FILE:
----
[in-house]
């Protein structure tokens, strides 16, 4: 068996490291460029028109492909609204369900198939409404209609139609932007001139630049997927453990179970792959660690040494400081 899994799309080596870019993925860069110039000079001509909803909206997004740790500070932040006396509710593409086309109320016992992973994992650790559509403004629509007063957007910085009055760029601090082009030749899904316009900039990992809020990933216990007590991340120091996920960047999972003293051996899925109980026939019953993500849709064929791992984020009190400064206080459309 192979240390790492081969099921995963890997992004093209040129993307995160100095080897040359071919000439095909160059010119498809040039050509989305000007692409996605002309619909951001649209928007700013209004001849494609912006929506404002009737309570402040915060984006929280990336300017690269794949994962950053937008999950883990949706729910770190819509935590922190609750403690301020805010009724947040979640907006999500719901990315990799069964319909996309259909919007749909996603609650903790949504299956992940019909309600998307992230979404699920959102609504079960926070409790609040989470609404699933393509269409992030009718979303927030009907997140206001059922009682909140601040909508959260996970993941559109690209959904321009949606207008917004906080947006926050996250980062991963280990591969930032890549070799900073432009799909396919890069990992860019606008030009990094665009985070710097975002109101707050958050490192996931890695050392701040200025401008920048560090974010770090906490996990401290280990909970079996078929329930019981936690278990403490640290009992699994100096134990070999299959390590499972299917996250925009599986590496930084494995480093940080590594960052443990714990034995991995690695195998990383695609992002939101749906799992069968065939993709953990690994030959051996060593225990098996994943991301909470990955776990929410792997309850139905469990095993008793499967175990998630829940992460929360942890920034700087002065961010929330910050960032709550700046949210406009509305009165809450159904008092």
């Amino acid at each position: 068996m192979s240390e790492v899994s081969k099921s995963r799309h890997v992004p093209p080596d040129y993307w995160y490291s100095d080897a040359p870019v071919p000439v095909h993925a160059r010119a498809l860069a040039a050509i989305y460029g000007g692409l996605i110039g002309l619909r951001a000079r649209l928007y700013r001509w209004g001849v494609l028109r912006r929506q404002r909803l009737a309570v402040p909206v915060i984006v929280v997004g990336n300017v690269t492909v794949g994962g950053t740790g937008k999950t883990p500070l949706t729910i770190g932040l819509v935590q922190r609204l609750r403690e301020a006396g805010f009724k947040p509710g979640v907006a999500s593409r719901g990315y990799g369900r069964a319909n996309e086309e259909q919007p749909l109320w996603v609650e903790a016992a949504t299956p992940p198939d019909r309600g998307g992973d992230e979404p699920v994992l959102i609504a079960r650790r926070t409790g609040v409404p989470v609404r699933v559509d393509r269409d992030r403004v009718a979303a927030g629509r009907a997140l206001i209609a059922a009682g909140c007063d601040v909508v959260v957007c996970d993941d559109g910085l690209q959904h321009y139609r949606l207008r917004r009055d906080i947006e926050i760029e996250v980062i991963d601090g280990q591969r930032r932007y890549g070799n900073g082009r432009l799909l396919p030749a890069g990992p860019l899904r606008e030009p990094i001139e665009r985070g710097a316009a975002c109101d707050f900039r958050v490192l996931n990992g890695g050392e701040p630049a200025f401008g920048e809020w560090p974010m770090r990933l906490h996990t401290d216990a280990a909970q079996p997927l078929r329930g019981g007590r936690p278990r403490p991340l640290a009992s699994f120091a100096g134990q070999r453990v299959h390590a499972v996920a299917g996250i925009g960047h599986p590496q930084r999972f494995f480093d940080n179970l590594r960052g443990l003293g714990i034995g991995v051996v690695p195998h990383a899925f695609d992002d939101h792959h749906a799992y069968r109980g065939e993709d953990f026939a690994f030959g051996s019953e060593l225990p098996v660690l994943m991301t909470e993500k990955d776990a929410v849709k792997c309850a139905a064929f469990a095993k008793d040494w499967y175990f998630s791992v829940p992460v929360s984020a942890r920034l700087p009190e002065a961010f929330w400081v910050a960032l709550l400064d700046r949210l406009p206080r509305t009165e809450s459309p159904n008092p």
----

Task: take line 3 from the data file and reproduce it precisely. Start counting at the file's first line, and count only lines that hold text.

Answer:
């Amino acid at each position: 068996m192979s240390e790492v899994s081969k099921s995963r799309h890997v992004p093209p080596d040129y993307w995160y490291s100095d080897a040359p870019v071919p000439v095909h993925a160059r010119a498809l860069a040039a050509i989305y460029g000007g692409l996605i110039g002309l619909r951001a000079r649209l928007y700013r001509w209004g001849v494609l028109r912006r929506q404002r909803l009737a309570v402040p909206v915060i984006v929280v997004g990336n300017v690269t492909v794949g994962g950053t740790g937008k999950t883990p500070l949706t729910i770190g932040l819509v935590q922190r609204l609750r403690e301020a006396g805010f009724k947040p509710g979640v907006a999500s593409r719901g990315y990799g369900r069964a319909n996309e086309e259909q919007p749909l109320w996603v609650e903790a016992a949504t299956p992940p198939d019909r309600g998307g992973d992230e979404p699920v994992l959102i609504a079960r650790r926070t409790g609040v409404p989470v609404r699933v559509d393509r269409d992030r403004v009718a979303a927030g629509r009907a997140l206001i209609a059922a009682g909140c007063d601040v909508v959260v957007c996970d993941d559109g910085l690209q959904h321009y139609r949606l207008r917004r009055d906080i947006e926050i760029e996250v980062i991963d601090g280990q591969r930032r932007y890549g070799n900073g082009r432009l799909l396919p030749a890069g990992p860019l899904r606008e030009p990094i001139e665009r985070g710097a316009a975002c109101d707050f900039r958050v490192l996931n990992g890695g050392e701040p630049a200025f401008g920048e809020w560090p974010m770090r990933l906490h996990t401290d216990a280990a909970q079996p997927l078929r329930g019981g007590r936690p278990r403490p991340l640290a009992s699994f120091a100096g134990q070999r453990v299959h390590a499972v996920a299917g996250i925009g960047h599986p590496q930084r999972f494995f480093d940080n179970l590594r960052g443990l003293g714990i034995g991995v051996v690695p195998h990383a899925f695609d992002d939101h792959h749906a799992y069968r109980g065939e993709d953990f026939a690994f030959g051996s019953e060593l225990p098996v660690l994943m991301t909470e993500k990955d776990a929410v849709k792997c309850a139905a064929f469990a095993k008793d040494w499967y175990f998630s791992v829940p992460v929360s984020a942890r920034l700087p009190e002065a961010f929330w400081v910050a960032l709550l400064d700046r949210l406009p206080r509305t009165e809450s459309p159904n008092p």